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Explainer: Why are some Northern Irish MLAs returning to Stormont?

Other parties are calling the return to Stormont a ‘stunt’.

Some MLAs will be in Stormont today - but that does't mean power-sharing is back.
Some MLAs will be in Stormont today - but that does't mean power-sharing is back.
Image: Xinhua News Agency/PA Images

POLITICIANS FROM ACROSS Northern Ireland will return to Stormont today for a sitting of the Assembly that some are labeling a “political stunt”.

Stormont collapsed nearly three years ago, forcing a stand-still in law-making in Northern Ireland as the UK government refused to introduce direct rule to the region. 

The sitting comes after a dramatic week in British politics, which saw the Democratic Unionist Party vote in the House of Commons to delay Brexit and defeat Boris Johnson. 

So why is the Assembly sitting today? 

To understand that, you’ve got to go all the way back to July, when British MPs voted to introduce same-sex marriage and abortion legislation to the North if power-sharing isn’t restored by 21 October. 

It was an unlikely prospect at the time, with talks between Sinn Féin and the DUP broken down and the British government pre-occupied with Brexit.

Fast-forward four months and things haven’t changed. The sitting today, proposed by Northern Ireland peer Baroness O’Loan, has received the support of anti-abortion campaign group Both Lives Matter as well as the DUP, the Ulster Unionist Party and the Traditional Unionist Voice. 

The Assembly can be recalled if 30 signatures are collected from MLAs.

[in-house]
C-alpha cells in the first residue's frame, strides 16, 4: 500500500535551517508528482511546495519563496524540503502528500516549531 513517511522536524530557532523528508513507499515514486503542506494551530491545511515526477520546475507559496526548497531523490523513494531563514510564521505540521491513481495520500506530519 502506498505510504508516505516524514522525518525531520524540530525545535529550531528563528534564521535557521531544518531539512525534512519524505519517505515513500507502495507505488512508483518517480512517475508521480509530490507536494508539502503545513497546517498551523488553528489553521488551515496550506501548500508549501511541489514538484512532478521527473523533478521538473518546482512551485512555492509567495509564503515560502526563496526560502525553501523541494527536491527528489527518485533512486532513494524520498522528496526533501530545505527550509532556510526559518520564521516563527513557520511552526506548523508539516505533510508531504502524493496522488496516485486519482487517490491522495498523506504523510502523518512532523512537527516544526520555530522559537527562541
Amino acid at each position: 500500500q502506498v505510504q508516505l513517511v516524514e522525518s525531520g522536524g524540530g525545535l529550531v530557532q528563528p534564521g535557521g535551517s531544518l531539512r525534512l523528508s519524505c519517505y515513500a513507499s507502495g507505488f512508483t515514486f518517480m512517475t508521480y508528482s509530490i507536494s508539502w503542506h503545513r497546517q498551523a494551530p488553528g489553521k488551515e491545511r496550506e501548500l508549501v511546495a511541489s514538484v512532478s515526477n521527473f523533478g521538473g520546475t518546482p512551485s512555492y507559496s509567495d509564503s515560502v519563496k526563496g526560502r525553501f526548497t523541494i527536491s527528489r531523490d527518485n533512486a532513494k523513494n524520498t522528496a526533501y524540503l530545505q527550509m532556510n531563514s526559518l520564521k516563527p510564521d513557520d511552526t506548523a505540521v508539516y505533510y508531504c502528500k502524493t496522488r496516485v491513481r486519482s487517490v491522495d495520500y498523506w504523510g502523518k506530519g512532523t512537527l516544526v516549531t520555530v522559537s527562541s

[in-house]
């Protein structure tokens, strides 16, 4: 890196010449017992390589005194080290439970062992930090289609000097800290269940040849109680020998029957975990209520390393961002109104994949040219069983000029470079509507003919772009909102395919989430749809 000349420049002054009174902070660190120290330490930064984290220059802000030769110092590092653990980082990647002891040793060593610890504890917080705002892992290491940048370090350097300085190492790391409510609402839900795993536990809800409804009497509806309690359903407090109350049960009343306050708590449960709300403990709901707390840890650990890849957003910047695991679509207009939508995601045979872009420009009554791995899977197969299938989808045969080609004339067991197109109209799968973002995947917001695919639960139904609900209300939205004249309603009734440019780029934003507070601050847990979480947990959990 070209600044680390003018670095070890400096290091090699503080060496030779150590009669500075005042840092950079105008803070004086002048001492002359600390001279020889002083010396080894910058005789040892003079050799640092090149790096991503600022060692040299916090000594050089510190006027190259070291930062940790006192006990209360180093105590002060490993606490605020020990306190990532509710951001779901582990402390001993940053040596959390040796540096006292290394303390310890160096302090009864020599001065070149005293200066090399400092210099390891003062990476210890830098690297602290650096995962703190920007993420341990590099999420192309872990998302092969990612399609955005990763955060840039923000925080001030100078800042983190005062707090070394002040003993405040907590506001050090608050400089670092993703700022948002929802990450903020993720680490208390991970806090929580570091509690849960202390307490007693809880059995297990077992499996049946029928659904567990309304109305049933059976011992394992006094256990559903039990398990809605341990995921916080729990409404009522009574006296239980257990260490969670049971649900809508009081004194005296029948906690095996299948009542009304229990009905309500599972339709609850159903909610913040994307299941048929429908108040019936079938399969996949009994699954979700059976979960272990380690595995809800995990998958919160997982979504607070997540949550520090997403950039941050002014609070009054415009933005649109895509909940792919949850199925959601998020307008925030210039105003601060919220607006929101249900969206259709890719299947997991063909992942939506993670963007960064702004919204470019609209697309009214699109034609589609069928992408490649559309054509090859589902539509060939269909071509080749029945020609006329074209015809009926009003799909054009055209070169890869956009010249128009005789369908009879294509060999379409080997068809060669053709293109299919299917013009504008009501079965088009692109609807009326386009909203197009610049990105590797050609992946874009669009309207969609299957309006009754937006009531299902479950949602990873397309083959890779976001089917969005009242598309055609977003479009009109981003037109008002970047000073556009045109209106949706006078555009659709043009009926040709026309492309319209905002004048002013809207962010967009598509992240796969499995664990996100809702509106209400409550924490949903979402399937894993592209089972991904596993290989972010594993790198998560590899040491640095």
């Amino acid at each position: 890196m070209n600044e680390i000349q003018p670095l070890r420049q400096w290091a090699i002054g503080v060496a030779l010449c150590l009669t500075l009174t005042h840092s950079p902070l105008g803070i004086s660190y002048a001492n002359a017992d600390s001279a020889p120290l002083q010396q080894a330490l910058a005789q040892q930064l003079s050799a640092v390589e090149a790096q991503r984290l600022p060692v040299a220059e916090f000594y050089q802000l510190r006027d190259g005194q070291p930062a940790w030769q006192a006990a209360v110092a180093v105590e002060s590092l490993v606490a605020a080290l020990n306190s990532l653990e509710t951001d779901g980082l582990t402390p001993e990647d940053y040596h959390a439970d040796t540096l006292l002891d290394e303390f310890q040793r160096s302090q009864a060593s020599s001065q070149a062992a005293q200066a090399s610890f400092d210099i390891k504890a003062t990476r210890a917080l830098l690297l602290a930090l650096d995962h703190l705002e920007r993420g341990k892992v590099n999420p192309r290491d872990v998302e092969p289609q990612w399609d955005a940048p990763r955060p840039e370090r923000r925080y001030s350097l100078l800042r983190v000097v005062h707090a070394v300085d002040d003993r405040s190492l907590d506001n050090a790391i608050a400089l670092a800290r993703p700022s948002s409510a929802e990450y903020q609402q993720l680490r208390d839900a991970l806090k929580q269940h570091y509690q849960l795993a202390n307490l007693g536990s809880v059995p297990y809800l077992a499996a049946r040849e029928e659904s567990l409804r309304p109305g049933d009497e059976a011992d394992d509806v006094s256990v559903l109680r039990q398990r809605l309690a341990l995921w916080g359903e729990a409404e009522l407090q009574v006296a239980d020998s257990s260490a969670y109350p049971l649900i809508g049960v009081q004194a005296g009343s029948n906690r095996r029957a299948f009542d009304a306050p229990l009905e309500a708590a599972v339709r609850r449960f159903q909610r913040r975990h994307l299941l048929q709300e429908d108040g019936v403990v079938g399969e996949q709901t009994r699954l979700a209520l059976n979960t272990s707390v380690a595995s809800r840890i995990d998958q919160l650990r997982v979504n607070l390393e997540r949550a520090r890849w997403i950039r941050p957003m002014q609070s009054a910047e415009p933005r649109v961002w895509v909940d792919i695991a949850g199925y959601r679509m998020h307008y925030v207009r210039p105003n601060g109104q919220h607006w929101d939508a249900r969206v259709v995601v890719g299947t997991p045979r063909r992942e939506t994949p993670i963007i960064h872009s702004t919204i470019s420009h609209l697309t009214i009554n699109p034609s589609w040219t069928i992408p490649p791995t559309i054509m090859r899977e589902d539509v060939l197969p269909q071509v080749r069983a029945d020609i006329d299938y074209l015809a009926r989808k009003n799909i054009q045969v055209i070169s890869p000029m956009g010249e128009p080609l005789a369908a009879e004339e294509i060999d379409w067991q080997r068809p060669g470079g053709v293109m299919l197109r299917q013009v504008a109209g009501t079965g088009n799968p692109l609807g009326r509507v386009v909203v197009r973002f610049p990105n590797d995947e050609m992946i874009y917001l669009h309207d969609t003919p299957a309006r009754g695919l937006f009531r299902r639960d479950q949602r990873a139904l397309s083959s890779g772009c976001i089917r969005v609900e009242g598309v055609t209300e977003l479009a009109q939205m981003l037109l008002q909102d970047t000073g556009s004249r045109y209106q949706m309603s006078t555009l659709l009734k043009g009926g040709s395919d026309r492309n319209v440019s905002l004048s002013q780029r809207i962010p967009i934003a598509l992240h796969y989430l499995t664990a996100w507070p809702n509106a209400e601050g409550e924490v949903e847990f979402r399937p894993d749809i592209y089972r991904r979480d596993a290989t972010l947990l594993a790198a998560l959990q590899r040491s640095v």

Last week all 90 MLAs were informed that the petition had reached the necessary number of signatures and that Stormont would sit on Monday. 

Does this mean power-sharing is restored?

No. The changes to abortion and same-sex marriage legislation will still be introduced. 

This is because the power-sharing executive has still not been formed, making the sitting of the Assembly largely symbolic. 

Why is the sitting controversial?

Parties, such as Sinn Féin and the Alliance Party, which support changes to Northern Ireland’s abortion law, have labelled the sitting as a “political stunt”. 

Yesterday, Alliance Party leader and MEP Naomi Long said that “intention of this recall is not to block abortion law and equal marriage, but to create the illusion the DUP are trying to do so”. 

“It has already caused genuine fear and anxiety for those who believe a meeting of the Assembly will have any effect, including LGBT couples who have arranged marriages for next year,” she said. 

 

Sinn Féin has rejected the sitting. “It’s purely about playing to the gallery,” Vice-President Michelle O’Neill has said. 

The SDLP, which describes itself as a pro-life party but allows representatives a conscience vote on the issue, has also criticised the plan.

“The DUP wants everyone to get back together on their terms in a cynical piece of cold choreography designed to get them off the hook for three years of irresponsible behaviour,” SDLP leader Colum Eastwood said earlier this month. 

However, the DUP has stood firm. Yesterday, the party’s chief whip Gordon Lyons said that the meeting was about getting Northern Ireland up-and-running again. 

“DUP MLAs will enter the chamber to engage in a respectful debate on a hugely sensitive issue,” he said.

“We also go in fully prepared to nominate Ministers, form an Executive and get on with the job we were elected to do. Every MLA has the opportunity and the choice to participate in that process or they can stand behind preconditions and refuse to take part,” he added. 

So who is attending?

Even this morning, it’s all a little unclear.  

The DUP MLAs are all expected to be there, while the fact that the outgoing Ulster Unionist Party leader Robin Swann and two other UUP MLAs also signed the petition indicates that the party should be there. 

The Traditional Unionist Voice’s sole MLA is also expected to attend. 

The BBC has reported that at least one pro-life SDLP MLA Daniel McCrossan will attend the sitting. Other SDLP MLAs may end up joining him. 

Sinn Féin will not attend and neither will the Alliance Party. 


Source: The Explainer/SoundCloud

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